What share of your listings receive multiple offers?

  • 90% or more. (69%, 52 Votes)
  • 75%. (11%, 8 Votes)
  • 10% or less. (7%, 5 Votes)
  • 25%. (7%, 5 Votes)
  • 50%. (7%, 5 Votes)

Total Voters: 75

Homebuyers are ready to go to war in 2021, and agents are on the frontlines.

It’s extremely likely your clients’ offers are increasingly facing competition from other offers. As of April 2021, the share of Redfin home offers facing competition was:

  • 83% in San Diego, up from 54% a year earlier;
  • 73% in San Francisco, up from 54% a year earlier;
  • 69% in Sacramento, up from 55% a year earlier; and
  • 64% in Los Angeles, up from 54% a year earlier.

For comparison, 72% of Redfin home offers faced competition nationwide in April 2021. Further, the number of offers on each home has continued to increase rapidly, with many bidding wars including a dozen or more offers on a single home.

The share of offers facing a bidding war was recently lowest in 2019, when bidding wars averaged 10%-15% of home sales in California. Unsurprisingly, this year also saw the lowest home price growth in recent years, with prices keeping pace with inflation but nothing more.

Flash forward to 2021, and bidding wars are no longer the exception, but the rule. Further, California home prices are a significant 15% higher than a year earlier — and climbing.

The root cause of the omnipresence of bidding wars comes back to:

  • still-low interest rates, which have boosted buyer purchasing power, allowing homebuyers to bid more for the same-priced home than, say, a year ago when interest rates were still higher;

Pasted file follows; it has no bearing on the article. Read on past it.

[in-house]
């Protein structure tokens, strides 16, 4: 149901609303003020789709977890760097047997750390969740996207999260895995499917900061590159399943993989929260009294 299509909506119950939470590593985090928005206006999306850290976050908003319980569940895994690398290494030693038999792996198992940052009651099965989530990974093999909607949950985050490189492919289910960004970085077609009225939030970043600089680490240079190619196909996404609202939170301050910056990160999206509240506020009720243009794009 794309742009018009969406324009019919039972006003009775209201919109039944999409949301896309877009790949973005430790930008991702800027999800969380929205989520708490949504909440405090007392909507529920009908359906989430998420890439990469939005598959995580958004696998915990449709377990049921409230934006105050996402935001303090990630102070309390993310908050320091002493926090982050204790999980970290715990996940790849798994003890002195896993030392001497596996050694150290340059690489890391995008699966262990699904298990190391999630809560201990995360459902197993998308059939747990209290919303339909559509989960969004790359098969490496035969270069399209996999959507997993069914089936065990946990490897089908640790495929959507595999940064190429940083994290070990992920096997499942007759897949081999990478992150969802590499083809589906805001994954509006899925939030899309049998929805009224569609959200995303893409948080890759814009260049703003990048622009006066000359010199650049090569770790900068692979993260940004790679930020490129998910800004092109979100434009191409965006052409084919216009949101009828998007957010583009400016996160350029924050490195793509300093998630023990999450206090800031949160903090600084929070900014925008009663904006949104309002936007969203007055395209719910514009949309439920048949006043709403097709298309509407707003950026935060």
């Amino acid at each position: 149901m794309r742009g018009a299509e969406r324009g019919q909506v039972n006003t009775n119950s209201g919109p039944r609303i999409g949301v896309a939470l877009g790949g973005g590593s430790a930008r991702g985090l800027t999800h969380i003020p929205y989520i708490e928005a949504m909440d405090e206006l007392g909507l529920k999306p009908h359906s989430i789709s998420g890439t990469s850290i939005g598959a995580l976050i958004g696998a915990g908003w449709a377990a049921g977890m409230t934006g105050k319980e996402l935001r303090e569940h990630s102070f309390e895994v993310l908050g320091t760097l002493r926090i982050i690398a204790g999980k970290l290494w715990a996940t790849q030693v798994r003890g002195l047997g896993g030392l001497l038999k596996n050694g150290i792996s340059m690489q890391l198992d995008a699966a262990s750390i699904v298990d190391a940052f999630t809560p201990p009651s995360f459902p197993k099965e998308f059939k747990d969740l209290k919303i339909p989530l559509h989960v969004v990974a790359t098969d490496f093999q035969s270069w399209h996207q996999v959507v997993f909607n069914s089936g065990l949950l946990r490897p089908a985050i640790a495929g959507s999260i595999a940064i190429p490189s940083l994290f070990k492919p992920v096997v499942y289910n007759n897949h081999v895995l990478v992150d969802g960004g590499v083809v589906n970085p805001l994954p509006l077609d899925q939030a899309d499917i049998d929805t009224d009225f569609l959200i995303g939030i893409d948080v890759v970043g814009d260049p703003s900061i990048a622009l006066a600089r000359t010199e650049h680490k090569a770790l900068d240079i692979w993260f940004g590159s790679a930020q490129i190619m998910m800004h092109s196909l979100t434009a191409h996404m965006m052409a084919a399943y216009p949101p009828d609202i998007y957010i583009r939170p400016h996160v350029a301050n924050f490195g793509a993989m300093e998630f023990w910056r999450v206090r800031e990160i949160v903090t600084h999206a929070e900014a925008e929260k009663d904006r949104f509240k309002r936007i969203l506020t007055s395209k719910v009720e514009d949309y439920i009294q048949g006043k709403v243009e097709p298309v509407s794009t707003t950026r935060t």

• historically low multiple listing service (MLS) inventory, continuing to decline across the state; and
  • the continuing foreclosure moratorium, which has kept many homes off the market, contributing to the inventory shortage originated by years of insufficient construction.

However, these factors will soon shift.

The rise and the inevitable fall of home prices

Bidding wars are exciting, and they have the tendency to inflate home prices — good things for agents and brokers seeking a pay raise.

But today’s high level of homebuyer competition is also unstable. Whereas before, an agent might write up one or two offers for each homebuyer, now homebuyers find themselves submitting several, even dozens of offers before one is accepted. This is more work for the agent, and more frustration for the homebuyer.

Further, many would-be sellers are less enthusiastic about listing. Sure, with so many eager homebuyers, they will find the process of selling easy. But what if they can’t find a suitable replacement home?

Thus, many homeowners are sitting out the market, choosing instead to wait until things cool down and inventory stabilizes. This lack of sellers worsens the inventory shortage.

Today’s unstable housing market can only be described as a bubble. The fuel for home price increases is running out, to be pulled back by the:

  • waning force of buyer purchasing power, as interest rates have leveled, thus prices will no longer receive the extra boost from falling interest rates; and
  • coming expiration of the foreclosure moratorium, which will cause inventory to rise.

2020’s full stop to foreclosures and plummeting interest rates were momentary market factors, and not sustainable fuel for home prices or home sales volume. Before the housing market can be relied upon to make steady gains — not bubble gains — Californians need to regain the jobs lost to the 2020 recession, and to reach and maintain a healthy level of construction.

While state legislators have focused on increasing residential construction in recent years, California is still at a fraction of what is needed to meet demand from the state’s growing population.

Social distancing and tightened lines of credit continue to hold builders back in 2021. Most importantly, significant job losses have made builders more cautious, watchful for the inevitable fallout once foreclosure and eviction moratoriums are lifted and vacancies rise, to push home prices down. Expect residential construction to remain near today’s low level until around 2024, when the jobs recovery picks up.

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The slowing trend in California construction starts